Susceptibility-weighted imaging (SWI) (Haacke et al., 2004), through the unique use of both magnitude and phase images from a high-resolution, three-dimensional fully velocity compensated gradient recalled echo (GRE) sequence, is an improved MRI technique that can depict small vessels and venous structures rich in deoxygenated blood. Using deoxyhemoglobin as an intrinsic contrast agent, SWI venography affords a non-invasive assessment of cerebral veins. Therefore, in the present study, we used SWI imaging to compare DMVs in patients with WMHs and control subjects, and then investigated the relationship between voxel count of DMVs and the volume of WMHs. The main objective of this study is to explore whether increased voxel count of DMVs are associated with severity of WMHs. These quantitative measures of venous structures may be the key to understand the role of venous ischemia in the pathogenesis of the WMHs and allow the clinician not only to monitor the severity and progression of WMHs but also to evaluate the response to the therapies in WMHs.

Materials and Methods

Study Subjects

This was an investigator-initiated prospective single-center study. We routinely reviewed the records of all patients admitted to our department, who received brain MRI scan but had no diagnostic intracerebral lesions such as acute stroke, trauma, infection, and space-occupying lesions from January 2010 to May 2013. We reviewed their brain MRI and identified WMHs as following: hyperintensities of caps around the anterior and posterior horns of the lateral ventricles, pencil-thin lining or a smooth halo along the side of the lateral ventricles, and punctate or beginning confluent or confluent changes in the subcortical areas. We then enrolled those who met all of the following inclusion and none of the exclusion criteria into this study.

Inclusion criteria were (i) WMH on MRI; (ii) age above 30; (iii) agreement to give written informed consent. Exclusion criteria were (i) patients with secondary causes of white matter lesions, such as immunological, demyelinating, metabolic, toxic, infectious, and other causes; (ii) patients with abnormal brain MRI findings such as space-occupying lesions, head trauma, hemorrhage, or infarction (except lacunes); (iii) patients with definitive peripheral neuropathy, spinal cord disease; (iv) abnormal hypointense lesions along the DMVs on phase images, such as microbleeds or hemorrhage; (v) evidence of calcification on the CT scans or encephalomalacia in the deep gray matter structures which may influence the calculation of DMVs.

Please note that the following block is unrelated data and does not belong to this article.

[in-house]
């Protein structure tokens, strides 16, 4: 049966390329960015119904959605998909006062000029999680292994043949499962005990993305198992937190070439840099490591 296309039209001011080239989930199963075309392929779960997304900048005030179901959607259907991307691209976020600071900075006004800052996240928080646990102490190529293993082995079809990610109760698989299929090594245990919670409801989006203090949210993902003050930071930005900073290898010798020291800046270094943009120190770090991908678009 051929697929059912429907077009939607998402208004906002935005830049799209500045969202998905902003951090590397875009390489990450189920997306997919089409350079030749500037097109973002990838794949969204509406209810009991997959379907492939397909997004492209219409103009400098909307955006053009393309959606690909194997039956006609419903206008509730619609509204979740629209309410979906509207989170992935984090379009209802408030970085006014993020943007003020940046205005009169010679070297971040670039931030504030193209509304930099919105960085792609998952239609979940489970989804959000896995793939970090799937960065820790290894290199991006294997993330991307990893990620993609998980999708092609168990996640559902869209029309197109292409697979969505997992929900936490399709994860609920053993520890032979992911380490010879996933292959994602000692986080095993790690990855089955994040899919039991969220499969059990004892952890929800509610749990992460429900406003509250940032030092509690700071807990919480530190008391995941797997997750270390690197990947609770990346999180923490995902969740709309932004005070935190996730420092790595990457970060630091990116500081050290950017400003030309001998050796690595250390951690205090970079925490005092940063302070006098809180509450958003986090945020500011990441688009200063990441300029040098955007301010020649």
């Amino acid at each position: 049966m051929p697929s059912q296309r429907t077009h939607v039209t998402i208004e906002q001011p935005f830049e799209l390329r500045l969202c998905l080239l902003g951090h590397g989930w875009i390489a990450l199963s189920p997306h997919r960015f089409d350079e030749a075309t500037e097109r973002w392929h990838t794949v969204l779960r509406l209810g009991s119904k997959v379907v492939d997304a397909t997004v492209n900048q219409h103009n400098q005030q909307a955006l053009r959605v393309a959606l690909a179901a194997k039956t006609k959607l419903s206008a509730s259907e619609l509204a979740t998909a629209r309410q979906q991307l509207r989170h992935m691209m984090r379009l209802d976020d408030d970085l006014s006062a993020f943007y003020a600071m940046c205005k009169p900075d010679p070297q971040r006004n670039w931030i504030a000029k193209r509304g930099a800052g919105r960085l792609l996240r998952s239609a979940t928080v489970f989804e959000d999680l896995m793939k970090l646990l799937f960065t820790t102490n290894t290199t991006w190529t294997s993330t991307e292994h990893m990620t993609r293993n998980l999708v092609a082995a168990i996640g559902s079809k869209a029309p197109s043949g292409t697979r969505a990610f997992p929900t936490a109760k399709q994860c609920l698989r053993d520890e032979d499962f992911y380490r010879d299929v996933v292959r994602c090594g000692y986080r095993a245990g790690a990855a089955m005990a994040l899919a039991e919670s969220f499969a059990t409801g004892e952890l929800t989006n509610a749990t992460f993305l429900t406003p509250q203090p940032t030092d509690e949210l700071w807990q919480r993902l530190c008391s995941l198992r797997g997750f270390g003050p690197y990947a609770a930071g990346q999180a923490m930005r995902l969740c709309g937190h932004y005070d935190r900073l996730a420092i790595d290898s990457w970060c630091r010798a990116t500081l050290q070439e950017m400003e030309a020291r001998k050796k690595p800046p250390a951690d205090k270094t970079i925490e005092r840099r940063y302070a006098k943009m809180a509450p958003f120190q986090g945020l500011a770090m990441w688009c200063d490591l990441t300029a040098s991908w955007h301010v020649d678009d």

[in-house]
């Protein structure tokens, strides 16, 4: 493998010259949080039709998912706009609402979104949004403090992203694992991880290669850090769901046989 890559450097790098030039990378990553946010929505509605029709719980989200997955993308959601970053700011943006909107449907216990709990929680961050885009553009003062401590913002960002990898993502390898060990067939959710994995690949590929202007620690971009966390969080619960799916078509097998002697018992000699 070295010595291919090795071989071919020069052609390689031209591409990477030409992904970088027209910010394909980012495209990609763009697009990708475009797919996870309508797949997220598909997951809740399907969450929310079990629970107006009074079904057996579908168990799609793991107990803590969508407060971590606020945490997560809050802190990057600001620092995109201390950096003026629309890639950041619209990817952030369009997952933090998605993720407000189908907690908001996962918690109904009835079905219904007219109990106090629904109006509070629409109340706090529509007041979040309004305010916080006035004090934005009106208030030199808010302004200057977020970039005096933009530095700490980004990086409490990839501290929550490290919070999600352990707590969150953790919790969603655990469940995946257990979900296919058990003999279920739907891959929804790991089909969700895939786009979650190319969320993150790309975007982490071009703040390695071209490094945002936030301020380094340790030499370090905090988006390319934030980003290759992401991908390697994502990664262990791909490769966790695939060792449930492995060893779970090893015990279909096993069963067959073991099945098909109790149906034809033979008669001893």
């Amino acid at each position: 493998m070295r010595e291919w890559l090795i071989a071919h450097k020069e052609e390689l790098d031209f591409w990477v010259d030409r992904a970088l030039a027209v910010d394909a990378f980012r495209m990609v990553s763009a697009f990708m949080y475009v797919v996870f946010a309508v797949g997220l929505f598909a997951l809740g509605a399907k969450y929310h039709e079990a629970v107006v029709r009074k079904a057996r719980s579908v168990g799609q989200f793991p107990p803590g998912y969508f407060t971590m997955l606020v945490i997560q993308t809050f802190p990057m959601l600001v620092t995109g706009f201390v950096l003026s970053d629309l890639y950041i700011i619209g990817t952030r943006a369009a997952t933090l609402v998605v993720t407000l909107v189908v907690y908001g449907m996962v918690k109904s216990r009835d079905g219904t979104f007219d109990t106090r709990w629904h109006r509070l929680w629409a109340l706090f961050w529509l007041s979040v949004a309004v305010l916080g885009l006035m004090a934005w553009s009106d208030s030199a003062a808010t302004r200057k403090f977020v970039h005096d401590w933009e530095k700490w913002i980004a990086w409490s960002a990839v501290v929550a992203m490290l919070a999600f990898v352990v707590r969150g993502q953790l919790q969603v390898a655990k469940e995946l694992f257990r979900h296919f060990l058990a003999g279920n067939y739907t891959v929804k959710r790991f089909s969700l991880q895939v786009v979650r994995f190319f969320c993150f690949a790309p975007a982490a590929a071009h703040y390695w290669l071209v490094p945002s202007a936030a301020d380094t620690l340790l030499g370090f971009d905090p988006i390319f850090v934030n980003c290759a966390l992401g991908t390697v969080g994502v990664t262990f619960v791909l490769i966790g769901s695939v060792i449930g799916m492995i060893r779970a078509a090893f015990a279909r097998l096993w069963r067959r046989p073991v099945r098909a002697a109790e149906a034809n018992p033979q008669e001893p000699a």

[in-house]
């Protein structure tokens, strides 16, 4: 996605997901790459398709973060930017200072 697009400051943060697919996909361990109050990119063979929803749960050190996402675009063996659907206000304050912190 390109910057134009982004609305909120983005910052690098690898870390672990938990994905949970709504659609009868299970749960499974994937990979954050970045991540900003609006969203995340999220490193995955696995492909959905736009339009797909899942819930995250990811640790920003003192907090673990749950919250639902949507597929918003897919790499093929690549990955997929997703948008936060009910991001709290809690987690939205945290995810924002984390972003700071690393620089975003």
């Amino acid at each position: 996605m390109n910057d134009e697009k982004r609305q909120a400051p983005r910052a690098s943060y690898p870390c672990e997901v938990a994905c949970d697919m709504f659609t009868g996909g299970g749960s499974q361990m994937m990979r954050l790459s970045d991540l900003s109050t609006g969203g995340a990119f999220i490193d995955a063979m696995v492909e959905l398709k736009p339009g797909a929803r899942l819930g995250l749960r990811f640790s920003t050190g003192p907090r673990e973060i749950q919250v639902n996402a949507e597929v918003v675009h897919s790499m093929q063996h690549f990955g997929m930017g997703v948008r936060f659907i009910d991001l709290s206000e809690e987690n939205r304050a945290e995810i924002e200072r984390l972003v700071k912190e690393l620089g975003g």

We retrieved baseline demographic, clinical, laboratory, and radiological data including age, gender, years of education, the comorbid conditions such as history of hypertension, diabetes mellitus and hyperlipidemia, systolic blood pressure (SBP), and diastolic blood pressure (DBP), serum glucose level, total cholesterol, total homocysteine and high-sensitivity C-reactive protein, and number of microbleeds and lacunes on MRI. All patients underwent a mini-mental state examination (MMSE) (Folstein et al., 1975).

Fifty healthy adults served as controls for the visibility of DMVs after giving written informed consent. They were recruited for our previous study (Yan et al., 2012) or served as volunteers for our ongoing fMRI projects. Their clinical data, laboratory examinations (for common vascular risk factors such as hypertension, diabetes mellitus and hyperlipidemia), and radiological examinations (both CT and MRI) were normal. The age and gender were matched with the WMHs group.

Ethics Statement

All subjects had given written informed consent prior to the study, and the protocols had been approved by the local ethics committee. All clinical investigation has been conducted according to the principles expressed in the Declaration of Helsinki.

MRI Parameters